Atlantic Herring
    Offal (Average Value)
    Pork Spleen
    Pork Kidney
    Chicken Leg With Skin, W/O Bone
    Chicken Liver
    White Beans
    Soft-Shell Clam
    Chicken Breast With Skin
    Pork Liver
    Turkey Leg W/O Skin or Bone
    Turkey Breast W/O Skin
    Atlantic Cod
    Whole Grain Barley
    European Hake
    European Pilchard (Sardine)
    Rice (Unpolished)
    Ewe's Milk
    Cow's Milk (Whole, 3.5% Fat)


    In rare case, large doses (200 mg or higher per single dose) can lead to nausea when taken on an empty stomach, due to its stimulation of dopamine release. Taking PS with meals alleviates this problem. Taking PS just before going to bed may delay falling asleep.

    Exceeding the recommended dosages of Phosphatidyl Serine can cause immune suppression and psycholgical symptoms similar to cerebral allergies. Some have experienced nausea after taking PS, however, taking this supplement with food will reduce the nausea. Safety in young children, pregnant or nursing women, or those with severe liver or kidney disease is not known.


  • Phosphatidyl Serine (PS) Supplement Products


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    Phosphatidyl Serine (PS) is a phospolipid compound derived from soy lecithin that plays an essential role in cell membrane compostition and intercellular communication. PS is a major structural component of neural membranes where it assists in the conduction of electrical impulses and facilitates the activity of neurotransmitters involved in learning, memory and mood. It may reduce the risk of dementia in the elderly and support cognitive function.


    HerbsPro: Phosphatidyl Serine, Now Foods, 100 mg, 30 VCaps (68606)
    HerbsPro: Phosphatidyl Serine, Source Naturals, 30 Tabs (7287)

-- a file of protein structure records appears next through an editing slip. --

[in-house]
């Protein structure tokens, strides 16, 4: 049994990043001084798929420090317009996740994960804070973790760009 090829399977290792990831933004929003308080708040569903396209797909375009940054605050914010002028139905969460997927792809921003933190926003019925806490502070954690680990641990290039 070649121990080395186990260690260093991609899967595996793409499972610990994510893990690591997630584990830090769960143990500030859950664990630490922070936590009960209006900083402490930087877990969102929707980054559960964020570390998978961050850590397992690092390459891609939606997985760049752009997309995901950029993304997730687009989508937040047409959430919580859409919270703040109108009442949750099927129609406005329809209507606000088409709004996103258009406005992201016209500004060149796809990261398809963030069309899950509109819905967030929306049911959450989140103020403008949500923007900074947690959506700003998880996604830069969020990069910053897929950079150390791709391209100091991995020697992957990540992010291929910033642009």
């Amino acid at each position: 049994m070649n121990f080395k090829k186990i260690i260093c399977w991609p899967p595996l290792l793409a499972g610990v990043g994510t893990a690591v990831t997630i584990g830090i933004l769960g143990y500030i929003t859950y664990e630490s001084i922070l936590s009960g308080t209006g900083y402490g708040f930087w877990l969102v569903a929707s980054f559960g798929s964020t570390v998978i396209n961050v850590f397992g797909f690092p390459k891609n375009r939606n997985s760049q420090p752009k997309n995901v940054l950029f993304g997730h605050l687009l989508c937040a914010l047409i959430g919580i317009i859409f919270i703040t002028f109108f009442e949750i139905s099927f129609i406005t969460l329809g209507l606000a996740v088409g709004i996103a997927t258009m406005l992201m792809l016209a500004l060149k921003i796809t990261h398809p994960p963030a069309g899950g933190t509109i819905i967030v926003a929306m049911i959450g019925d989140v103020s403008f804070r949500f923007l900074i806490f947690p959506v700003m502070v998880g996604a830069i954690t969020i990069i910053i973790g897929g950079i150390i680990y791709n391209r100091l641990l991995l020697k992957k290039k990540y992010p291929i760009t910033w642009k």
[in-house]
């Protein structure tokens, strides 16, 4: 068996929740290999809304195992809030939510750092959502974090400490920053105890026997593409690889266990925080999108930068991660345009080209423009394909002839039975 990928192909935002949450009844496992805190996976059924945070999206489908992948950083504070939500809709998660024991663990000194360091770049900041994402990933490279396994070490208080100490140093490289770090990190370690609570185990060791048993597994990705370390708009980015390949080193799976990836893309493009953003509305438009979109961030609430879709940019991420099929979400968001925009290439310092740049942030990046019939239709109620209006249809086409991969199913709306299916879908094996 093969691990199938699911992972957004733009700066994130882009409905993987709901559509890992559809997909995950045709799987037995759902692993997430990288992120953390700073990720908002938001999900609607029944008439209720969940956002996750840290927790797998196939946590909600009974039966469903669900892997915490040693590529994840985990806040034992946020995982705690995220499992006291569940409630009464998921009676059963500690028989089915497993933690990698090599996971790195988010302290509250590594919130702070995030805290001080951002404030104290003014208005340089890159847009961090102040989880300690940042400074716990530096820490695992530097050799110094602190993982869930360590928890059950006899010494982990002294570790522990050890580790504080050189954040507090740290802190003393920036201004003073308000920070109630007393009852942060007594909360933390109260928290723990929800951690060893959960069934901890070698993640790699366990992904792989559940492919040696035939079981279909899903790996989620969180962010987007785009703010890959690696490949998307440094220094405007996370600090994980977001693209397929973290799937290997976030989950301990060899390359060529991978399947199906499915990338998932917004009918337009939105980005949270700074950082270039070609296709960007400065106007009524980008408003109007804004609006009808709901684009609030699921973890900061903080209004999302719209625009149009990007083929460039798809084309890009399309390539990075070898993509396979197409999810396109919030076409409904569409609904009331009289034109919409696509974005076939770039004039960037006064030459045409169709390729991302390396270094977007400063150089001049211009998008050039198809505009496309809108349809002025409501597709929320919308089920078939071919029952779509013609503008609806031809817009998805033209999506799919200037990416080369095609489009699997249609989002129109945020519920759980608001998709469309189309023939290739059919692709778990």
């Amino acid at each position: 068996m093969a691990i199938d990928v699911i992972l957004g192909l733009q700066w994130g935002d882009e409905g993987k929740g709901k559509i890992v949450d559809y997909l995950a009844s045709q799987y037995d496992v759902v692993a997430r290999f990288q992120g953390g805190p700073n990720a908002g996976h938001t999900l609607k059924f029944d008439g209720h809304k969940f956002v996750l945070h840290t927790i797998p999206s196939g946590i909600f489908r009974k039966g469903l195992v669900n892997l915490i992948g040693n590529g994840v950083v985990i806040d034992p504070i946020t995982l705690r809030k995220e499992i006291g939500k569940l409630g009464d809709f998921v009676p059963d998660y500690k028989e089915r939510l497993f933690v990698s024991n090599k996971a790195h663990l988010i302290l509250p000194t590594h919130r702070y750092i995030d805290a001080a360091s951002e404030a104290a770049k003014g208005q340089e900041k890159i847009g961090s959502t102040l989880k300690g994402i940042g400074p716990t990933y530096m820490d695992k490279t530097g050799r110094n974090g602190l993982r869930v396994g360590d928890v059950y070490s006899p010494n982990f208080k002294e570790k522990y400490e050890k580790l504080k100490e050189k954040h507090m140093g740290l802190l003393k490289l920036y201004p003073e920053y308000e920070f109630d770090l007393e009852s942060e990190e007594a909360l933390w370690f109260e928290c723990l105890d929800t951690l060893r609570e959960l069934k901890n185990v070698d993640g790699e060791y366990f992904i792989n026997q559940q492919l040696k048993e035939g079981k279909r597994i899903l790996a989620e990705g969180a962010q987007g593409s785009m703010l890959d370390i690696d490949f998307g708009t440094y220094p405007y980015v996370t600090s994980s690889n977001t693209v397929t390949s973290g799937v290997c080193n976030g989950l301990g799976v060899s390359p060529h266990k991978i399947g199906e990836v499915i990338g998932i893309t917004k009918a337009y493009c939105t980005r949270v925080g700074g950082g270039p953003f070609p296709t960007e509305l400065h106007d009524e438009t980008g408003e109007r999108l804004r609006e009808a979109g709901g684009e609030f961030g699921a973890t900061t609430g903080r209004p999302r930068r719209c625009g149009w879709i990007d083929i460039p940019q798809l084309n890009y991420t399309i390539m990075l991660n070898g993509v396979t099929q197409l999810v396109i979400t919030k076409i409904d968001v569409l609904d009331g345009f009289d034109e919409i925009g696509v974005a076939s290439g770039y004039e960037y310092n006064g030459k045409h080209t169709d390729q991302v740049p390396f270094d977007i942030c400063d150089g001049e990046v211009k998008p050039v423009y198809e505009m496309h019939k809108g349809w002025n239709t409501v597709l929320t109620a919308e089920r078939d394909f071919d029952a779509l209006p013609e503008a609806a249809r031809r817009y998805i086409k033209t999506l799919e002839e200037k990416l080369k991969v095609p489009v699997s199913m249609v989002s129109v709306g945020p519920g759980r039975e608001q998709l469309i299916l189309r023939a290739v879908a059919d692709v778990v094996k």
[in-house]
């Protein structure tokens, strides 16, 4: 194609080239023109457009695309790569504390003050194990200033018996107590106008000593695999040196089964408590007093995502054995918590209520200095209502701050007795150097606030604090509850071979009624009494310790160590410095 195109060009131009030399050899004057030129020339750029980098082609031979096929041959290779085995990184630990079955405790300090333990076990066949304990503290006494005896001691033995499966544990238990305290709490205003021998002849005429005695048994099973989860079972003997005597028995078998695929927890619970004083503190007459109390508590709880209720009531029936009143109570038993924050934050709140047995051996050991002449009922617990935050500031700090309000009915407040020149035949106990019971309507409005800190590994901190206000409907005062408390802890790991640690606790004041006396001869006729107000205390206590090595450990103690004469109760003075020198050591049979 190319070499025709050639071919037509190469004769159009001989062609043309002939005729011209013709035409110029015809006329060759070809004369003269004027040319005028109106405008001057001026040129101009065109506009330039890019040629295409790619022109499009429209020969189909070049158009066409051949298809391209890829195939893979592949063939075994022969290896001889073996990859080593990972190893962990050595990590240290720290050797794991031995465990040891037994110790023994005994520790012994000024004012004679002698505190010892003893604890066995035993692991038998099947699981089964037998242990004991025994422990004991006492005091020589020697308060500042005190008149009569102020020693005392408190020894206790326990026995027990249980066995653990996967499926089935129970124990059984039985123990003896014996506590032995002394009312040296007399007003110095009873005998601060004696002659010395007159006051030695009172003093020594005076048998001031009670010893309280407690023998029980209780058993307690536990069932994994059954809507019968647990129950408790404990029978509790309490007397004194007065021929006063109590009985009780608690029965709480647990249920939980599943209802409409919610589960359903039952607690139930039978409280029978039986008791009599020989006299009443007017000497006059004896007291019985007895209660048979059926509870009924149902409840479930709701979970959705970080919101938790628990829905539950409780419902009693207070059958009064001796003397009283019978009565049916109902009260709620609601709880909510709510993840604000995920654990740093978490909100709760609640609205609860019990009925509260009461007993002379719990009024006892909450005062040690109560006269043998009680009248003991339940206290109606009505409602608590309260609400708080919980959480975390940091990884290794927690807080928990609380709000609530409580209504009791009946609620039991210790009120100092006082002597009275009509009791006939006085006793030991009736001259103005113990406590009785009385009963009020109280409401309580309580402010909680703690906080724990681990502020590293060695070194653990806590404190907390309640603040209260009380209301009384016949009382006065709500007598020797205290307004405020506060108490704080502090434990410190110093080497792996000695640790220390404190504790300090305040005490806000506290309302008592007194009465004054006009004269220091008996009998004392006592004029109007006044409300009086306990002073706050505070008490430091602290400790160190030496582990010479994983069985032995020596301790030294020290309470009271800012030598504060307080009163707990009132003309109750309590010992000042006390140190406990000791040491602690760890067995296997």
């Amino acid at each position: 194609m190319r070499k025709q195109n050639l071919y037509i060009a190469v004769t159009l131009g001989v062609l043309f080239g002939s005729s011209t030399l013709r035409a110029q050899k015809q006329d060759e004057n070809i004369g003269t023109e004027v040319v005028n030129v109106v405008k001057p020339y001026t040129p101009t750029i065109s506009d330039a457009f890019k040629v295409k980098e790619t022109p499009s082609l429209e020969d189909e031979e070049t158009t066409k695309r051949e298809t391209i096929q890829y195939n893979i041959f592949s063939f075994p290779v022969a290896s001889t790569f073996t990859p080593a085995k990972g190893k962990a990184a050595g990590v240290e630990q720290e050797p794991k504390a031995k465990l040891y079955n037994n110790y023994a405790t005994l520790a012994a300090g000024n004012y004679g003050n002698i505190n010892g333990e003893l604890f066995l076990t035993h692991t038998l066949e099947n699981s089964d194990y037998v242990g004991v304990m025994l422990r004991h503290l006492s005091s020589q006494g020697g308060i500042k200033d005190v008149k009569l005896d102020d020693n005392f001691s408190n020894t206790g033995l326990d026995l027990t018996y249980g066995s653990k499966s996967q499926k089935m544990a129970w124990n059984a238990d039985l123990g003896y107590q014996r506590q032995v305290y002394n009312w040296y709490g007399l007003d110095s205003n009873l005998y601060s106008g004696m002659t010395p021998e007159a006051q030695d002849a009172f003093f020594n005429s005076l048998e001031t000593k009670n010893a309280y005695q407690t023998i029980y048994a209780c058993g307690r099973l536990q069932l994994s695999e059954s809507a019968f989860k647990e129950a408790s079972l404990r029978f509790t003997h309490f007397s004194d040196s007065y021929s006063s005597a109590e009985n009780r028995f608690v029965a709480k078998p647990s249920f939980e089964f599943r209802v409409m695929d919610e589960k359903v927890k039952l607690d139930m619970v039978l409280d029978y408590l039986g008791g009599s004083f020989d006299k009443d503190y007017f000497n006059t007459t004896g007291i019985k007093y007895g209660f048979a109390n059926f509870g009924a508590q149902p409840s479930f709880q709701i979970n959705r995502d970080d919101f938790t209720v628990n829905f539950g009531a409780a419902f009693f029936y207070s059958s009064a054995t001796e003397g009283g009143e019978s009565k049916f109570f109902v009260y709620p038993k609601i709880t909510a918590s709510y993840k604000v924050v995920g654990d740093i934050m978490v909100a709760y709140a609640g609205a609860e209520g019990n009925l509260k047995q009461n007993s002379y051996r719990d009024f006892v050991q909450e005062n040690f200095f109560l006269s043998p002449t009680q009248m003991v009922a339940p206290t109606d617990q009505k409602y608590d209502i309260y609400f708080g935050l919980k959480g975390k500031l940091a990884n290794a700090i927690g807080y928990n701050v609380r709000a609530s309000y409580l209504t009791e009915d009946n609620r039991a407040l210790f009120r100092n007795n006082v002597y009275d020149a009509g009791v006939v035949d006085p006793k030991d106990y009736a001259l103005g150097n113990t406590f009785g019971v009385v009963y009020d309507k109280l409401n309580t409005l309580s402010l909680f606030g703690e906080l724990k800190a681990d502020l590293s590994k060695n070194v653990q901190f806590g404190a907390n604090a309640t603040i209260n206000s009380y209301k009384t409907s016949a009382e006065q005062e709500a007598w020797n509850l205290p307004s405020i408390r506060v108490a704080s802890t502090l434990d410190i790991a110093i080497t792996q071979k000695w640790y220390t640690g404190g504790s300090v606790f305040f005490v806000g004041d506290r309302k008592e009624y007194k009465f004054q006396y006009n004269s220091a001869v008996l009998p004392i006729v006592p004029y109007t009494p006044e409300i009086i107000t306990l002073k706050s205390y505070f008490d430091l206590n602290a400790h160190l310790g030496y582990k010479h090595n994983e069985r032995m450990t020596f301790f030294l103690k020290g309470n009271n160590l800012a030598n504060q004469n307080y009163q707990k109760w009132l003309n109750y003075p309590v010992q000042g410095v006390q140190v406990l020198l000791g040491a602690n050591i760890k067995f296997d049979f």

HerbsPro: Phosphatidylserine, Natural Factors, 100 mg, 30 Softgels (83914)
    HerbsPro: Phosphatidylserine Complex, Solgar, 100 mg, 30 Tabs (36693)
    HerbsPro: Phosphatidyl Serine, Jarrow Formulas, 30 Softgels (13145)
    HerbsPro: Phosphatidyl Serine, Bluebonnet Nutrition, 100 mg, 30 Softgels (100797)
    HerbsPro: Phosphatidyl Serine, Natures Way, 30 Caps (18040)
    HerbsPro: Phosphatidyl Serine DHA Optimized, Source Naturals, 30 VCaps (75375)
    HerbsPro: Phosphatidyl Serine With Ginkgo, Now Foods, 100 mg/60 mg, 50 Softgels (68609)
    HerbsPro: Phosphatidyl Serine, Now Foods, 100 mg, 60 VCaps (68607)
    HerbsPro: Phosphatidyl Serine, Natures Way, 60 Caps (18041)
    HerbsPro: Phosphatidylserine, Natural Factors, 100 mg, 60 Softgels (83915)
    HerbsPro: Phosphatidyl Serine, Jarrow Formulas, 100 mg, 60 Caps (13115)
    HerbsPro: Phosphatidyl Serine, Jarrow Formulas, 60 Softgels (20987)
    HerbsPro: Phosphatidylserine Complex, Olympian Labs, 100 mg, 60 Softgels (74407)
    HerbsPro: Phosphatidyl Serine, Bluebonnet Nutrition, 100 mg, 60 Softgels (100798)
    HerbsPro: Phosphatidyl Serine DHA Optimized, Source Naturals, 60 VCaps (75376)
    HerbsPro: Phosphatidylserine (PS Caps), Life Extension, 100 mg, 100 Caps (91792)
    HerbsPro: Phosphatidyl Serine With Ginkgo, Now Foods, 100 mg/60 mg, 100 Softgels (68608)
    HerbsPro: Phosphatidyl Serine, Doctors Best, 100 mg, 120 VCaps (81265)
    HerbsPro: Phosphatidyl Serine, Now Foods, 100 mg, 120 VCaps (68605)
    HerbsPro: Phosphatidyl Serine PS-100, Jarrow Formulas, 100 mg, 120 Caps (13114)
    HerbsPro: Phosphatidyl Serine, Source Naturals, 150 mg, 30 Tabs (7289)